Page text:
While correct posture has most often been related to the idea of being uptight, posture is actually vitally important to the body's health. A correct sitting posture not only keeps the spine in alignment; it keeps every function of the anatomy in working order. As such, the use of a gaming chair extends beyond its game-enhancing functions. Keeping the correct sitting posture is especially important for long hours of questing or vanquishing foes on the virtual battlefield.

Good posture means the bones of your back and torso are aligned and upright, with no undue pressure on your neck, shoulders, or back. Not only does this position keep your bones and connective tissues from degenerating, it actually improves muscle function. When the posture is corrected, the muscles are not gliding over the bones incorrectly or being pulled at odd angles by the ligaments.

This straightening out of the bones and muscles then impacts the function of the vital organs. The lungs can fully inflate and deflate, which brings more oxygen to the bloodstream. This increases the oxygen in your brain, which causes a reduction in stress levels and promotes mental clarity. When spending long periods of time gaming, mental clarity is tantamount to success.

Without correct posture, your body can wear down over time. The first signs of incorrect posture are generally fatigue, aches and pains in the neck and shoulders, and joint stiffness or pain. Over time, these symptoms can become severe, leading to chronic pain and degenerative joint diseases like osteoarthritis

When searching for the right gaming chair, you have to first think about how you feel sitting down. It is important to give your low back firm support, keep your keyboard or controller at elbow height, and take frequent breaks. Breaks from gaming help to rest your eyes, stretch your body, and keep you at your gaming prime.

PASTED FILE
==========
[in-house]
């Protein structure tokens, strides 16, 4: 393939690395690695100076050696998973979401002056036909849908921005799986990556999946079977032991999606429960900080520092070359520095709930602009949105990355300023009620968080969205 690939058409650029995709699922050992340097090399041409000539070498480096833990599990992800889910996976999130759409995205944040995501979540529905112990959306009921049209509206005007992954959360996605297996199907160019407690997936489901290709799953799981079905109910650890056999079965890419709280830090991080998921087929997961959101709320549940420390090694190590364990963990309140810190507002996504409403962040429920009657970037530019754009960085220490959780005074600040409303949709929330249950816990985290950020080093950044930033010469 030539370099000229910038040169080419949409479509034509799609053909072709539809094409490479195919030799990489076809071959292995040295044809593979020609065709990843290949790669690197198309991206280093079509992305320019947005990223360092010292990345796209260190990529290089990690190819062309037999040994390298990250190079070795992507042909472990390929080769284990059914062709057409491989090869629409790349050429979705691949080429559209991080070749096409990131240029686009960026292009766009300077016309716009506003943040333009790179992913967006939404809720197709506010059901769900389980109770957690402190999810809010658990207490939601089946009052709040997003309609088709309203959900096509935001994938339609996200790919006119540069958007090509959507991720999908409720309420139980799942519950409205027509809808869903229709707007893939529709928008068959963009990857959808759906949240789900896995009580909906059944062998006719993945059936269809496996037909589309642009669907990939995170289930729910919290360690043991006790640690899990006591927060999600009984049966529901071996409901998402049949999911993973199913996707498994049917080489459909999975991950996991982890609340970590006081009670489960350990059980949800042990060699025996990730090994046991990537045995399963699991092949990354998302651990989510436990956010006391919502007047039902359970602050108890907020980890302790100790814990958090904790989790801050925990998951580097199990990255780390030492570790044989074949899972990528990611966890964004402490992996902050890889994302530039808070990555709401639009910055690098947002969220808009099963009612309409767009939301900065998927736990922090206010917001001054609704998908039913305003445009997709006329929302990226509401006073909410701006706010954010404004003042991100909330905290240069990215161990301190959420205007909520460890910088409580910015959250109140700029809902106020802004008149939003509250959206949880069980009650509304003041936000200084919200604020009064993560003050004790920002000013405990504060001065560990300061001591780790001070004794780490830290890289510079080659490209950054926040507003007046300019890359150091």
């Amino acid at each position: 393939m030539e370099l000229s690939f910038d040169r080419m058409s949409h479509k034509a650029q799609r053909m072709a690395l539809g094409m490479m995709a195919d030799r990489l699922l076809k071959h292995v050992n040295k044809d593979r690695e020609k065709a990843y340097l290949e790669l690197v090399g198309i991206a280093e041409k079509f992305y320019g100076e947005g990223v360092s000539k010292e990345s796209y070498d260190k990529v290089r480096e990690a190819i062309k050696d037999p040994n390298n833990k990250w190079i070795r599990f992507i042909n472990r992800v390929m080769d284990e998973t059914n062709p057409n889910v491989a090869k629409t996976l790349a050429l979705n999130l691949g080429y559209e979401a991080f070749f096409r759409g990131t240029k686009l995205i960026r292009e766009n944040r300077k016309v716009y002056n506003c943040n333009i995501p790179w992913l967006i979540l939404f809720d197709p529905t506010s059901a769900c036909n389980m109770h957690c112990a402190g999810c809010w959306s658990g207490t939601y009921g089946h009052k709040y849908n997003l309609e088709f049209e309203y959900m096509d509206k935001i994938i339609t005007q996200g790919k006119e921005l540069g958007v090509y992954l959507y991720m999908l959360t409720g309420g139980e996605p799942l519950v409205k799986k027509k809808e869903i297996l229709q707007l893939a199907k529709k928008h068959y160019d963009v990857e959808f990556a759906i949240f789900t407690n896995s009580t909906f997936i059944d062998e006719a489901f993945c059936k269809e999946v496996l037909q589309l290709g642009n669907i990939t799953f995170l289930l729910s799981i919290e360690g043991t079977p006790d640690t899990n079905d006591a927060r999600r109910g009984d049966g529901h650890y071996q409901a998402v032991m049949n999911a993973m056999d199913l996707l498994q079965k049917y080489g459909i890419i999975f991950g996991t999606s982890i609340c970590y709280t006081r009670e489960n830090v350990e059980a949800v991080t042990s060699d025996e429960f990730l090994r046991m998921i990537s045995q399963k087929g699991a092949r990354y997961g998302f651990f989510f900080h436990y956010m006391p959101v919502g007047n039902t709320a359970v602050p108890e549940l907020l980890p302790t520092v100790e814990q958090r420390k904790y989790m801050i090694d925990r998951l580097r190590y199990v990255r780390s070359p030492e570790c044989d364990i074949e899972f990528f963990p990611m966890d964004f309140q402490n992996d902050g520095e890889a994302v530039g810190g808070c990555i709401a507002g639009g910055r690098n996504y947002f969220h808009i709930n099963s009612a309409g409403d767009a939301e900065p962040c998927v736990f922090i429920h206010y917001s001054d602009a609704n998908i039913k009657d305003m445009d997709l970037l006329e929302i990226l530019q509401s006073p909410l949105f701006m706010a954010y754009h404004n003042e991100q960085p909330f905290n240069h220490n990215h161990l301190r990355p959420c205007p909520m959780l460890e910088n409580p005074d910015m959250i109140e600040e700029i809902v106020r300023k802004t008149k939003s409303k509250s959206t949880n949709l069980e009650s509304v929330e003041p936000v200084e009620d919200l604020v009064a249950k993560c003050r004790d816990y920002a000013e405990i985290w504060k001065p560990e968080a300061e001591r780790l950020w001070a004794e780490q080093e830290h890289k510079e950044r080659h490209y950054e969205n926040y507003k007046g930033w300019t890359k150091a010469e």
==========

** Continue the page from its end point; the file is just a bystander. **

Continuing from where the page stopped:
Will Playing Video Games Make You Violent?

The most notorious video game myth is that people who play violent video games are more likely to commit violent crimes. This claim stems from the fact that humans are empathetic, and generally immerse themselves into the games they are playing. In a first-person shooter, this would mean the player identifies with the character; if they make the player shoot someone, they feel as though they have completed the action.

The evidence supporting the claim that playing violent video games will make you a violent person is somewhat lacking. There is no hard evidence to support the claim; though metadata analysis of 74 studies showed a casual link between the two. This casual link may be flawed however, as many studies involved no control for other factors which can create violence: family history of violence, upbringing, education levels, etc.

The United States Secret Service actually looked into these claims by studying people involved in mass shootings. They found that while 27% of them were interested in violent movies, only 12% showed an interest in violent video games. The report noted that though these attacks cause lasting effects in the communities in which they occur, they could find no reason to link violent video games to their occurrence.

While gamer's are officially in the clear, violent video games have been stigmatized in popular culture. No matter what kind of video game is played, though, it is important to enjoy regular breaks, to give your eyes and body a well deserved rest.


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Last updated on December 20, 2017 by Quincy Miller

Quincy is a writer who was born in Texas, but moved to Los Angeles to pursue his life-long dream of someday writing a second page to one of his screenplays.